A male Wren has been singing its heart out from dawn till dusk, in the garden, and as the most common UK breeding bird, chances are there is one near you, too, so, if you don’t know it, it is a great time to learn its powerful, long song (RSPB website to hear it). Unlike most birds, they make several nests. They sing to hold a territory and to attract a female, which the male will then show round its nests. With luck, she will choose one and they will breed. Sometimes the male will also attract another female to one of its other nests, when it will be even busier tending to both. Conditions: Showers and sunny spells. Temperature: Max 12 Min 5 C.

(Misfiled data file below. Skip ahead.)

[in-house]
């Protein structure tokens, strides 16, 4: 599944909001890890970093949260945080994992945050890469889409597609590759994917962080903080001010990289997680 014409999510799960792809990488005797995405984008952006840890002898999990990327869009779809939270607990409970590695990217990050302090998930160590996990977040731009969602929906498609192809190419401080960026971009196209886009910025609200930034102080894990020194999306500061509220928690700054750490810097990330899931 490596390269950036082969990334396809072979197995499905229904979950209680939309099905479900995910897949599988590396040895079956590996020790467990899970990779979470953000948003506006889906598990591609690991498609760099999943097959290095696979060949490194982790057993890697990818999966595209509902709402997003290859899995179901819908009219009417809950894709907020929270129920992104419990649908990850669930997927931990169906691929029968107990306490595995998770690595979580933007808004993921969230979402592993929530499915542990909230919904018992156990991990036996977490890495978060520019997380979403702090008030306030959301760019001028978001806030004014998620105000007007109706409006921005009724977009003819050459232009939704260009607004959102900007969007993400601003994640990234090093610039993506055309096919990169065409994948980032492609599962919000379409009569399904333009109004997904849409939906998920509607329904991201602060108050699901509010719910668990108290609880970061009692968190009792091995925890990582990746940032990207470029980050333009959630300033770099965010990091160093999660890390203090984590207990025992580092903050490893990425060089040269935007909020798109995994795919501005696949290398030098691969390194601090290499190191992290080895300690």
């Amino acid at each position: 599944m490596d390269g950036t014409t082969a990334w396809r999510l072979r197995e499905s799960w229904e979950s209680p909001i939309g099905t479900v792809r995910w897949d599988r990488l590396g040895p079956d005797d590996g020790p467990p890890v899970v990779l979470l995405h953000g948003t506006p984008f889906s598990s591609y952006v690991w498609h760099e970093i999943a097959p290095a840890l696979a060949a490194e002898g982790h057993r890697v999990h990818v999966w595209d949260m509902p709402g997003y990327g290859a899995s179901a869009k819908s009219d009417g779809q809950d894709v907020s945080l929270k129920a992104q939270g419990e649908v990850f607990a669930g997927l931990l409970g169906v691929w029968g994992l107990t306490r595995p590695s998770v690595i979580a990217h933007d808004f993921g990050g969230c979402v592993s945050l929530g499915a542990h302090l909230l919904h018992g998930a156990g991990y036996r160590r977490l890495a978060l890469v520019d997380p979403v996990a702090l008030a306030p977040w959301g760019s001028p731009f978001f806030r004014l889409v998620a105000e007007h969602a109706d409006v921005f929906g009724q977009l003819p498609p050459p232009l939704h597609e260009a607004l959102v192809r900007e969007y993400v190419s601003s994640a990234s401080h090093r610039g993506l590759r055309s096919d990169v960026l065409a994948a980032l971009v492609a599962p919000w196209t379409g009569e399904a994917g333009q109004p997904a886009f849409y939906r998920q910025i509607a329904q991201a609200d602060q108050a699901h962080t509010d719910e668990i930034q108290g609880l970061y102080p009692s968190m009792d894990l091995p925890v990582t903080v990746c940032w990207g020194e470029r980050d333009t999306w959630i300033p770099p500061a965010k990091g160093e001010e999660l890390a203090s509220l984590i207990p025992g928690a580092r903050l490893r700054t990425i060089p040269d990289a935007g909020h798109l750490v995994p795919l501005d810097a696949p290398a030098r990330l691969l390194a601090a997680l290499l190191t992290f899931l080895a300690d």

‘Sunning; Wren- the bird most frequently ‘sunning’ in our garden, and anywhere, is the Blackbird. Yesterday and today the Dunnock, Blackbirds, Robins and this Wren were sunning- spreading their wings and tail feathers, fluffing up their soft, downy body and head feathers, deliberately positioned to get maximum sun onto them. There are many theories about why birds ‘sun’ but one reason seems to be to control their body temperature, since birds can’t perspire. This Wren was in and out of sun and shade, and was also gaping with its bill to cool itself. Another is thought to be to stimulate the oil from its preen-gland, on the base of a birds’ back- seen in one photo of the Wren- the oil is used to condition and waterproof feathers. Sunning
is also thought to activate mites and parasites so they are more easily cleaned off by preening. Conditions: Hot, sunny with a breeze. Temperature: Max 23- Min 14C.